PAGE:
COLOUR BLIND – A WEB SERIES BY TAI HARA
“We’ve seen the Meryl’s, we’ve seen the Brad’s but why can’t we see a Black Brad? A Brown Meryl?”
Based on his own experiences in the film and television industry, actor Tai Hara has written and directed his first online five-part comedy series, Colour Blind about a well-intentioned but glaringly white casting specialist blundering through the maze of cultural sensitivity as he strives to bring diversity to the screen.
Under their new production company, Bag of Marbles, Hara also co-produces the series alongside Anna Lawrence, which received completion funding from Screen Australia and will launch Sunday, November 22.
Available to stream on YouTube, Facebook Watch, IGTV and colourblindwebseries.com, the satirical series reflects an industry working hard to get it right but serves as a reminder there’s still a long way to go.
Colour Blind is a hilarious look at self-proclaimed visionary in the world of ethnic casting, Gavin Walters. Originally an actor and all too familiar with rejection and struggle, Gavin has now made it his life’s mission to clear the stain of whitewashing, end the neglect of ethnic minorities and bring those faces to the forefront of our screens. With the best intentions, Gavin is determined to ‘roll out the red carpet’ for people of colour. Where are you from? What’s your tribe? What’s your DNA? Are you available for the shoot dates?
In the same vein as comic hits The Office, Waiting For Guffman and Parks and Rec, audiences are given a mockumentary ‘fly on the wall’ perspective of the peculiar world that is Gavin Walters Casting.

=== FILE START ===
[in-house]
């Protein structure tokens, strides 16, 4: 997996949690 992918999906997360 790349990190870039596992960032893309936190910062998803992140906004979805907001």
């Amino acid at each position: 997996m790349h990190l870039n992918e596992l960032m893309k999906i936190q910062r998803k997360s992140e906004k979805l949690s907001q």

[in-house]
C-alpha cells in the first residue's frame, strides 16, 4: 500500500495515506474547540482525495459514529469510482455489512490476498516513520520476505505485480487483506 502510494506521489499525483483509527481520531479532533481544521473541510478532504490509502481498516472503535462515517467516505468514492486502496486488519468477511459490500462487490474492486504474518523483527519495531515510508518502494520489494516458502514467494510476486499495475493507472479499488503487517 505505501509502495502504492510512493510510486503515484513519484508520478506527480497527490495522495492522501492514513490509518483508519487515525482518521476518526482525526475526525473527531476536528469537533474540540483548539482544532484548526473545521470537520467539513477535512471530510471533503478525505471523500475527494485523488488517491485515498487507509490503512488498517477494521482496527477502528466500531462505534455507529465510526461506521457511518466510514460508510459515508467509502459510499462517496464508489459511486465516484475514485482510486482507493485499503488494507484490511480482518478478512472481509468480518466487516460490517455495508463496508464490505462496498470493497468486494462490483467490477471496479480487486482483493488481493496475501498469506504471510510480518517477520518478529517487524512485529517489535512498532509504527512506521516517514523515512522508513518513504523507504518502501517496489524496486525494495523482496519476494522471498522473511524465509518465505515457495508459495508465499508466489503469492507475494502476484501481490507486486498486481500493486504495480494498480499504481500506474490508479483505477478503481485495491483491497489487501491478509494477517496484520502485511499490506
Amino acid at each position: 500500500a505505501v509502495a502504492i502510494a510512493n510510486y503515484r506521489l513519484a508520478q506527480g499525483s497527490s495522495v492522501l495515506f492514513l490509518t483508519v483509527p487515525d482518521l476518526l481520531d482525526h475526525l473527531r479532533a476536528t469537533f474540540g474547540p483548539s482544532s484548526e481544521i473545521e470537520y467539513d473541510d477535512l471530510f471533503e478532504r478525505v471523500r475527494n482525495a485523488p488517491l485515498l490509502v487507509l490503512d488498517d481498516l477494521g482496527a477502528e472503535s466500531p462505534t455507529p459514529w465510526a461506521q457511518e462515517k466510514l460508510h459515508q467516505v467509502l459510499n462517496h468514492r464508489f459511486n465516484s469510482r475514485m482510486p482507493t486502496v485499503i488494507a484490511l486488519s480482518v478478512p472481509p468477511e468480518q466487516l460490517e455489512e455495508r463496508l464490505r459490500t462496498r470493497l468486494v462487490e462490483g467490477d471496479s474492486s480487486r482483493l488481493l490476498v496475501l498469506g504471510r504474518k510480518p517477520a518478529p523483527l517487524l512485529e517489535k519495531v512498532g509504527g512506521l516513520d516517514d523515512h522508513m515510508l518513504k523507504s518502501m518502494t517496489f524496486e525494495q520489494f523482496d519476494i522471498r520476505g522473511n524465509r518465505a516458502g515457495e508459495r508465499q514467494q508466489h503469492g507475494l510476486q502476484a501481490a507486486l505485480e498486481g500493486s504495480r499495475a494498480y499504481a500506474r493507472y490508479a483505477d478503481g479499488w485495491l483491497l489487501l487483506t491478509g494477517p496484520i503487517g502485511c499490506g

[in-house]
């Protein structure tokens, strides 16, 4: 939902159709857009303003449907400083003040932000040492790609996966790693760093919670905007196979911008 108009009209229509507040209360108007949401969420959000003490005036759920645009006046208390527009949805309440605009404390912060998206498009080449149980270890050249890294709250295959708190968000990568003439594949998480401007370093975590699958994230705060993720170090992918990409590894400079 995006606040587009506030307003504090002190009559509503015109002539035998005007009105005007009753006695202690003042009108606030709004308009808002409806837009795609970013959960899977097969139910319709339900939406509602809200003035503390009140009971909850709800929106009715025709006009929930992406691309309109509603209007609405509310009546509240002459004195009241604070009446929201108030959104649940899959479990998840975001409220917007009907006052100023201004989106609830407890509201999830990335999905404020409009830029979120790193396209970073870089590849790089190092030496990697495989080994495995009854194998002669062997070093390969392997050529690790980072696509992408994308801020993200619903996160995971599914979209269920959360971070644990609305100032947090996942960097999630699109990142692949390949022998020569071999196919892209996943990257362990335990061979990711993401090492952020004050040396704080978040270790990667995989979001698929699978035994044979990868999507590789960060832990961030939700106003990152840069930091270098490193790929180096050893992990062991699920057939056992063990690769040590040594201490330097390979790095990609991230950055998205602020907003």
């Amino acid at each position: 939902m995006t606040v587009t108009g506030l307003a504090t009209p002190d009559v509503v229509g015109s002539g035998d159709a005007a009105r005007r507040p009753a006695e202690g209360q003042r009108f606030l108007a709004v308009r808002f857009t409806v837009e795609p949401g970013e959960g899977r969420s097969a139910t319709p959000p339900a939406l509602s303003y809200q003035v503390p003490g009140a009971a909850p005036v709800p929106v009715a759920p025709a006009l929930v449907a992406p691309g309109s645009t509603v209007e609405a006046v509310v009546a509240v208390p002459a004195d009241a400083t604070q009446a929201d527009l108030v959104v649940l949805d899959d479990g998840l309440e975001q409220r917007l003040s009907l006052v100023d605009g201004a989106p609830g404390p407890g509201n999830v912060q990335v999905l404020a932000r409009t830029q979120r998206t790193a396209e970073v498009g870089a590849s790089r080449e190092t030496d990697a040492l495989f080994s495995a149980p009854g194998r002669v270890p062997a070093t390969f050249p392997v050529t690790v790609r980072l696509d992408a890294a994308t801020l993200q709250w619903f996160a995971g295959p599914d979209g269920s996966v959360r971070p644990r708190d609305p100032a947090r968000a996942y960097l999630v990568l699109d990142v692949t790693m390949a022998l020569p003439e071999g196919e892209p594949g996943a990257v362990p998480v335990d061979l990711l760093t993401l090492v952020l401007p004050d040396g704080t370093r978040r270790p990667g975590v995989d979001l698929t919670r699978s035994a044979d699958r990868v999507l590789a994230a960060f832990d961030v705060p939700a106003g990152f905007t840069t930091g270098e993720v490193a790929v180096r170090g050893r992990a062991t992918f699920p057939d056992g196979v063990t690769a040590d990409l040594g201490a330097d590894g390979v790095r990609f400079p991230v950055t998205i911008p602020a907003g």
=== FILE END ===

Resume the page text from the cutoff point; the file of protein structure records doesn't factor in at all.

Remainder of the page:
For Hara, writing and directing his first series was a passion project after experiencing people like Gavin Walters in real life, saying, “Colour Blind is a series inspired by my own awkward and uncomfortable experiences as an actor of colour in casting rooms. It’s a humorous comment on an industry working towards getting it right, but so often still missing the mark.
“Colour Blind is part of a much broader conversation that as a person of colour, I’ve publicly shied away from in the past for fear of retribution (or being ‘that guy’). Talking about your lived experiences can be a vulnerable position to put yourself in. But throughout my career I’ve consistently come face to face with these encounters, based purely on my race and ethnic ambiguity, that have left a lasting impact on me.
“Conversations around race and identity are complex issues that sometimes make people feel uncomfortable when presented in a dramatic light. What comedy does so well is it plants the thought through humour and then asks the audience to ask themselves; Why did I laugh at that? Why did I find that funny? For a conversation like this, it’s really important to put these thoughts in front of people and not tell them what to think but give them space to find it.
“The reality is, when having these conversations, you’re probably going to trip up and say the wrong thing, but that’s okay. I want to talk about race in a way that’s productive because, in my experience, there can be shame and guilt associated with it but in reality, we need to own it. This conversation is really important – we shouldn’t be afraid of it.”